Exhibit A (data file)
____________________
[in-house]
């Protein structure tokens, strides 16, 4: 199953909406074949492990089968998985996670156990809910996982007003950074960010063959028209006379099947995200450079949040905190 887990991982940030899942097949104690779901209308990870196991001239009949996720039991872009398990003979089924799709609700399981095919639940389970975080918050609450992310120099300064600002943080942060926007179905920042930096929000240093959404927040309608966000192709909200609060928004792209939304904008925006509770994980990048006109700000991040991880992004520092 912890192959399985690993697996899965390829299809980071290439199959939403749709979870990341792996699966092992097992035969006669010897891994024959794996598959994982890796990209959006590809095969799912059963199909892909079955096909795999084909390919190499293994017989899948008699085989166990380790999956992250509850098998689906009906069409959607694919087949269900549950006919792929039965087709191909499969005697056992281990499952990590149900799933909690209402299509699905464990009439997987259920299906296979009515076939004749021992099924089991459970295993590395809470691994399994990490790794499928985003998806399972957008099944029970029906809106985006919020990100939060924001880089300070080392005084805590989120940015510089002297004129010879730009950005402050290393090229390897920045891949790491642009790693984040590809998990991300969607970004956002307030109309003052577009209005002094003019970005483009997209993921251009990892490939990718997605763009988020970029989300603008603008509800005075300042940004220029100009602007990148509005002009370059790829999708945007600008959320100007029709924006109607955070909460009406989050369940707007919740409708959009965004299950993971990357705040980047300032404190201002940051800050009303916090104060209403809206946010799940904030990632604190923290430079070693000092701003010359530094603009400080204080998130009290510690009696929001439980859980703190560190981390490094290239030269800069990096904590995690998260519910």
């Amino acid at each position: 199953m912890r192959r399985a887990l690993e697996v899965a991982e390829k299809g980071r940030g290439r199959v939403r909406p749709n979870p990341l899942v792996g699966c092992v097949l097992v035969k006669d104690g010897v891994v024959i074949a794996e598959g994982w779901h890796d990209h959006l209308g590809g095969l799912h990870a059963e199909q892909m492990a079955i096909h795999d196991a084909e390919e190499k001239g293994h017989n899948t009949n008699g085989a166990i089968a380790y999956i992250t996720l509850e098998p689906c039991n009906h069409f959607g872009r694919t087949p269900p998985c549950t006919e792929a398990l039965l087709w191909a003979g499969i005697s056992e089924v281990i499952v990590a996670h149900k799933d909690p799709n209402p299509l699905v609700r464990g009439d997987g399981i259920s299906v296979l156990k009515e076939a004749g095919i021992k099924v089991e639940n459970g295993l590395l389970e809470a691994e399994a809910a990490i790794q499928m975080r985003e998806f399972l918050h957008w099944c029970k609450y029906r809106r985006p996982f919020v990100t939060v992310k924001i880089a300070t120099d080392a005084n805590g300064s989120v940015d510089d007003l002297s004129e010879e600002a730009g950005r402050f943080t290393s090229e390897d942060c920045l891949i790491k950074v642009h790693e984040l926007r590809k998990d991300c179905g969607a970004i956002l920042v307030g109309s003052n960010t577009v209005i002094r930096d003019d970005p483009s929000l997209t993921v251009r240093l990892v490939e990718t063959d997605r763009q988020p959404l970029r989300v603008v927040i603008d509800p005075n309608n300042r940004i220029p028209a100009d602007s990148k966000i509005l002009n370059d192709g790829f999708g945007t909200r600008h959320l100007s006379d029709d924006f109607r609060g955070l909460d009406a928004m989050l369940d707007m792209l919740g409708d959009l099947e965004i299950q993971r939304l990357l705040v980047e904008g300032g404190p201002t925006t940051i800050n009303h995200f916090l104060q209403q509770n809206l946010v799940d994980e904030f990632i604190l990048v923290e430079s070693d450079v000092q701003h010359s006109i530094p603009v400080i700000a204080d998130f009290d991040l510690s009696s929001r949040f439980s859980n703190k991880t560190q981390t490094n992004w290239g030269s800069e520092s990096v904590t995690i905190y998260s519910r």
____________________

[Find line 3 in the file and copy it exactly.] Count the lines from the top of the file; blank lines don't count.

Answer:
């Amino acid at each position: 199953m912890r192959r399985a887990l690993e697996v899965a991982e390829k299809g980071r940030g290439r199959v939403r909406p749709n979870p990341l899942v792996g699966c092992v097949l097992v035969k006669d104690g010897v891994v024959i074949a794996e598959g994982w779901h890796d990209h959006l209308g590809g095969l799912h990870a059963e199909q892909m492990a079955i096909h795999d196991a084909e390919e190499k001239g293994h017989n899948t009949n008699g085989a166990i089968a380790y999956i992250t996720l509850e098998p689906c039991n009906h069409f959607g872009r694919t087949p269900p998985c549950t006919e792929a398990l039965l087709w191909a003979g499969i005697s056992e089924v281990i499952v990590a996670h149900k799933d909690p799709n209402p299509l699905v609700r464990g009439d997987g399981i259920s299906v296979l156990k009515e076939a004749g095919i021992k099924v089991e639940n459970g295993l590395l389970e809470a691994e399994a809910a990490i790794q499928m975080r985003e998806f399972l918050h957008w099944c029970k609450y029906r809106r985006p996982f919020v990100t939060v992310k924001i880089a300070t120099d080392a005084n805590g300064s989120v940015d510089d007003l002297s004129e010879e600002a730009g950005r402050f943080t290393s090229e390897d942060c920045l891949i790491k950074v642009h790693e984040l926007r590809k998990d991300c179905g969607a970004i956002l920042v307030g109309s003052n960010t577009v209005i002094r930096d003019d970005p483009s929000l997209t993921v251009r240093l990892v490939e990718t063959d997605r763009q988020p959404l970029r989300v603008v927040i603008d509800p005075n309608n300042r940004i220029p028209a100009d602007s990148k966000i509005l002009n370059d192709g790829f999708g945007t909200r600008h959320l100007s006379d029709d924006f109607r609060g955070l909460d009406a928004m989050l369940d707007m792209l919740g409708d959009l099947e965004i299950q993971r939304l990357l705040v980047e904008g300032g404190p201002t925006t940051i800050n009303h995200f916090l104060q209403q509770n809206l946010v799940d994980e904030f990632i604190l990048v923290e430079s070693d450079v000092q701003h010359s006109i530094p603009v400080i700000a204080d998130f009290d991040l510690s009696s929001r949040f439980s859980n703190k991880t560190q981390t490094n992004w290239g030269s800069e520092s990096v904590t995690i905190y998260s519910r």